Chaifetz Arena – St. Louis Billikens

by | Jan 22, 2016 | Basketball, Dennis Morrell, NCAA Basketball |

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Witnessing the Bills Brings Thrills in St. Louis

The latest venue for the Saint Louis University basketball to call home is the Chaifetz Arena, named after one of the largest contributors to the institution, a former graduate. It is slowly getting a reputation as one of the finest entertainment values in the Gateway City and the ever-expanding area filled with restaurants and businesses only adds value to the experience.

Opening in Midtown in time for the 2008-09 season, it is a right-sized venue, not too small, not too big. The intimate atmosphere, pitch in the rows and close proximity to the court make you feel like you were shoe-horned into your seat. The arena is on the southeast edge of the campus footprint and the growth is to the west and north. Make sure you take in more than just the game.

The Billikens have had mixed success in recent years, but they are sure to compete in the Atlantic 10 and be at the top of the standings soon. There are lots of things to enjoy the game. Until regular success on the court comes, though, just know you are in for a treat when you attend one of the Billikens home basketball games.

Food & Beverage 3

Inside the Chaifetz Arena, there are six very large and well-staffed fixed concession stands so you shouldn’t encounter a long line even at high points during the most popular games. Each of the concession stands has different offerings, although it seems the three distinct offerings per location are available in two places so as to minimize the walk of fans from their seats.

There is nothing spectacular here to eat, just normal stuff. A jumbo hot dog is $4.50, the jumbo pretzel is $6.50, souvenir cup soda is $6.50 and a pizza slice is $5.75.

Despite being on campus, alcohol is available. Local bottled beer is $8.50.

If there is anything worthwhile to eat or drink here, it is in the form of local breweries (Schlafly on draft, $8.75, Urban Chestnut, and no, not Anheuser-Busch) and the loaded nachos (at $9.50 includes beef or chicken).

There is a restaurant at the lower level, but it is reserved for boosters and those who pay a membership. You will also see special food areas in rooms, separated from the main concourse with a glass wall. These, too, are reserved for boosters and those with memberships.

Atmosphere 4

After several recent episodes of St. Louis getting bad publicity (i.e. Ferguson riots, Rams football team leaving), there is much to love about the city. A trip to Chaifetz Arena will help show off just how fun a visit to the city can be. And there is so much more to enjoy than basketball.

Begin planning your trip to see an SLU Billikens game with determining where to sit. There is an aisle which splits two sections, 104 on your left and 103 to your right. Incidentally, the Billikens logo, is upside down from where you are standing.

The SLU bench is directly in front of section 114 while the visitor’s bench is in front of section 115. The SLU bench is the furthest of the two benches from the student section and band, known as the “World’s Greatest Pep Band.”  Wow, they are good!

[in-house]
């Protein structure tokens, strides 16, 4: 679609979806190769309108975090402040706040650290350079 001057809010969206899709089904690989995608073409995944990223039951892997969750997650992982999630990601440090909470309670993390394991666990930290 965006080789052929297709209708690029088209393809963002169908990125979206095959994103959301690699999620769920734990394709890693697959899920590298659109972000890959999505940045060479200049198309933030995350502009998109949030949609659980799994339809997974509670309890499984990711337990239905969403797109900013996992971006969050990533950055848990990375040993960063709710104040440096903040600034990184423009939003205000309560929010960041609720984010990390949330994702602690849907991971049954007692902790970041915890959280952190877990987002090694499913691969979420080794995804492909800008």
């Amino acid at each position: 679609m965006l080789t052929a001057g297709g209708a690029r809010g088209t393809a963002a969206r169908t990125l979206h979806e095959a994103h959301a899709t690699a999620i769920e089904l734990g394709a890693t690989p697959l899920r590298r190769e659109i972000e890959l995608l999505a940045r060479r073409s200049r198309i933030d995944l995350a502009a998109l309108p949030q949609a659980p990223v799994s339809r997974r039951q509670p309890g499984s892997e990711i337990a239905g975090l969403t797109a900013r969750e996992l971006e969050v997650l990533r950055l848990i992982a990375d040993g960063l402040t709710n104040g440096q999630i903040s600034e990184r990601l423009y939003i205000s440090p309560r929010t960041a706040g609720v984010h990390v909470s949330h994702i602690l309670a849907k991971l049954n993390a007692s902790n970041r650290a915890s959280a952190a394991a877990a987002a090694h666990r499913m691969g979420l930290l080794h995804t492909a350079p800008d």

One of the nice touches at Chaifetz is that there is no center scoreboard, a staple in most arenas. It has given way to four, enormous scoreboards fixed in the top corners of the seating area. Digital ribbon boards are affixed between the scoreboards in view at the lower edge of the upper deck.

The lower level seats in the 100 sections have 17-20 rows in them while the 200 sections contain 12-15 rows. As you are facing the court, seats are numbered 1 through the end of the row right to left, meaning your aisle seats is seat #1 while the seat to your left is #2, etc. Any seat in the arena is worthwhile, but some are better than others. For instance, avoid the top corners where the four enormous scoreboards are located. Sitting here will cause you to feel removed from the action and definitely in the dark.

Seats in the middle sections are padded while all of the others are blue plastic. Traditional bleachers fill the student section as their youthful vigor allows them to withstand a game by not relaxing in a chair back or because they are always standing, cheering and being appropriately raucous. Know that outside of those last rows of seats, it will seem like you are right on top of the court no matter where you sit. The arena’s acoustics add huge points to the atmosphere and are fantastic. My guess is the absence of a center scoreboard aids in this benefit.

The students and band, together between sections 118 and 122 in the west end, might be regarded as small in size, but they are mighty in sound. Do not count on lulls in the experience because these groups fill the void. As the game enters the second half, you will find some unique tunes belted out by the band. They clearly have an influence on the experience, something that is often overstated at events. The sea of blue is impressive.

For the money, the best seats are 200 level on the sidelines, facing the bend at the top of the section, row 1. Specifically, section 205 where you face the SLU bench (or section 202 if you want to face the visiting bench). You are close the street level concourse and there is enough overhang to keep you feeling like you are right on top of the action for $20 a ticket.

The corners of the main concourse are viewed from wider openings than what you find in most section entrances, thus closing off, but not completely, the view of the court while working the main straightaway. Inside, check out the Hall of Fame, near section 121-122 and learn more about the mysterious mascot and the team’s long athletic history.

Neighborhood 4

The Midtown section has grown due to the steady and ambitious growth of the beautiful campus. There are increasing numbers of places to enjoy a pre-game meal or drink.